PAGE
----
Of course there are aspects of this programme that are very difficult to quantify and those are the social aspects that relate to the human factors. For example, how much happier are the people of Hong Kong that such a tolerant street cat population control programme is applied rather than one that is not? At this stage the SPCA cannot answer that definitively but from the general support the public seems to give it would appear to be the preferred humane option!

     

    1212   Cat Colonies*

    472     Registered Carers

    * Please refer to the pdf version.

     

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  • Saving Aceng           10 – 11

    According to legend, a Javan leopard one day fell into a well in a small village in western Java.  The people of the village rescued the leopard and from that day forward the people and the leopards lived with a solemn pact to do no harm to one another. 

    Enormous efforts were invested in ensuring that “Aceng” would be released back to the forest, despite mounting requests from local zoos and officials to add him to their collections.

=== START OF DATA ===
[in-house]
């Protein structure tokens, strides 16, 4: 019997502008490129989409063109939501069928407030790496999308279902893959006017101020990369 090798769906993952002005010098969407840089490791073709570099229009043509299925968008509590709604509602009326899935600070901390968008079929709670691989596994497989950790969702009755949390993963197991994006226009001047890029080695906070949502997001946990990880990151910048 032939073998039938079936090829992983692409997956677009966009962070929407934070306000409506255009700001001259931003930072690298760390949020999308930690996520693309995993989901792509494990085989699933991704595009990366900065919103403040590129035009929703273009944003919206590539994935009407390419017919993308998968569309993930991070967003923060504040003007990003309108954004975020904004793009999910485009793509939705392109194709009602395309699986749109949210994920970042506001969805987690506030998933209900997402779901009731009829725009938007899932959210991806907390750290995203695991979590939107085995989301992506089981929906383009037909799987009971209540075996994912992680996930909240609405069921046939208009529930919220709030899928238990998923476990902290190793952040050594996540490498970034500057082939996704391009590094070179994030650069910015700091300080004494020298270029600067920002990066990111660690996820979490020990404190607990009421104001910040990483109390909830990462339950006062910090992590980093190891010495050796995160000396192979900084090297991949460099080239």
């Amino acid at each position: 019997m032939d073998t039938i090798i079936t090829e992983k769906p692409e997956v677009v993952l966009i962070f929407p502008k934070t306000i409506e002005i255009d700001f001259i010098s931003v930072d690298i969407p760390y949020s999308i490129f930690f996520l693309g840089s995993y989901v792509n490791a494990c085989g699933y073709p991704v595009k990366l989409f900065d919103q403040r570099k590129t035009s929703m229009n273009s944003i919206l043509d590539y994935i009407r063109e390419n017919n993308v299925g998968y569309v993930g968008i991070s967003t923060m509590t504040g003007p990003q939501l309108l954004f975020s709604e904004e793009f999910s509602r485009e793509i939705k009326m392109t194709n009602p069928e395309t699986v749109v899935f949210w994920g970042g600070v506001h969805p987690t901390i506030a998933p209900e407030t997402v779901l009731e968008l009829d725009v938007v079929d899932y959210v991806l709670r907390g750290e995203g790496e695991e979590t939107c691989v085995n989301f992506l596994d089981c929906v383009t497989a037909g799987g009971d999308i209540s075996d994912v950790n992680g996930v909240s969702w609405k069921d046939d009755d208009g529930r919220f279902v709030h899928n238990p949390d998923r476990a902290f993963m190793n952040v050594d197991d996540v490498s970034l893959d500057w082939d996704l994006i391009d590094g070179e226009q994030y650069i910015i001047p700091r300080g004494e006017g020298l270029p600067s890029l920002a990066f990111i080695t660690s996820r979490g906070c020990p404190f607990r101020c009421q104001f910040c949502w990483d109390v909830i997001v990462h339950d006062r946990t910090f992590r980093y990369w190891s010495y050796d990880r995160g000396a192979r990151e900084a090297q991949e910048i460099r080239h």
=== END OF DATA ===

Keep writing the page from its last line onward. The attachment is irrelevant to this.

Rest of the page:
By Dr. Karthi Krishnasamy

    Javan leopards are listed as critically endangered on the International Union for Conservation of Nature (IUCN) Red List; the wild population has dropped to between 100 and 250 mature individuals. Java represents only 7% of Indonesia’s land mass yet holds 60% of the total population or about 130 million people. Overpopulation, urbanisation, deforestation and habitat fragmentation pose serious threats to the Javan Leopard. There are sadly too few safe areas such as natural reserves and parks for the leopard to survive.

    Villagers living around the reserves and parks frequently poach from the forest to catch deer and other small mammals. In August 2008 a poacher’s wire snare trapped a Javanese leopard. The leopard, attempting to free himself from the wire, only succeeded in digging and twisting the snare deeper into his waist and hip area. The villagers had no intention of catching a leopard, an animal they consider sacred but they were unable to set the badly injured leopard free as it was too dangerous to approach.

    The wildlife authorities were informed and recruited the help of various NGOs, including International Animal Rescue (IAR), Indonesia. A rescue team was quickly set up and “Aceng” (as the leopard was later named) was anaesthetised, placed in a secure cage and carried out of the forest. “Aceng” was taken to the Animal Sanctuary Trust Indonesia (ASTI) in Bogor, an NGO dedicated to caring for Indonesia’s wildlife. Dr Karthi from the SPCA (Hong Kong) was in Indonesia to lend assistance to the IAR with other projects at the time and was able to help with the veterinary intervention.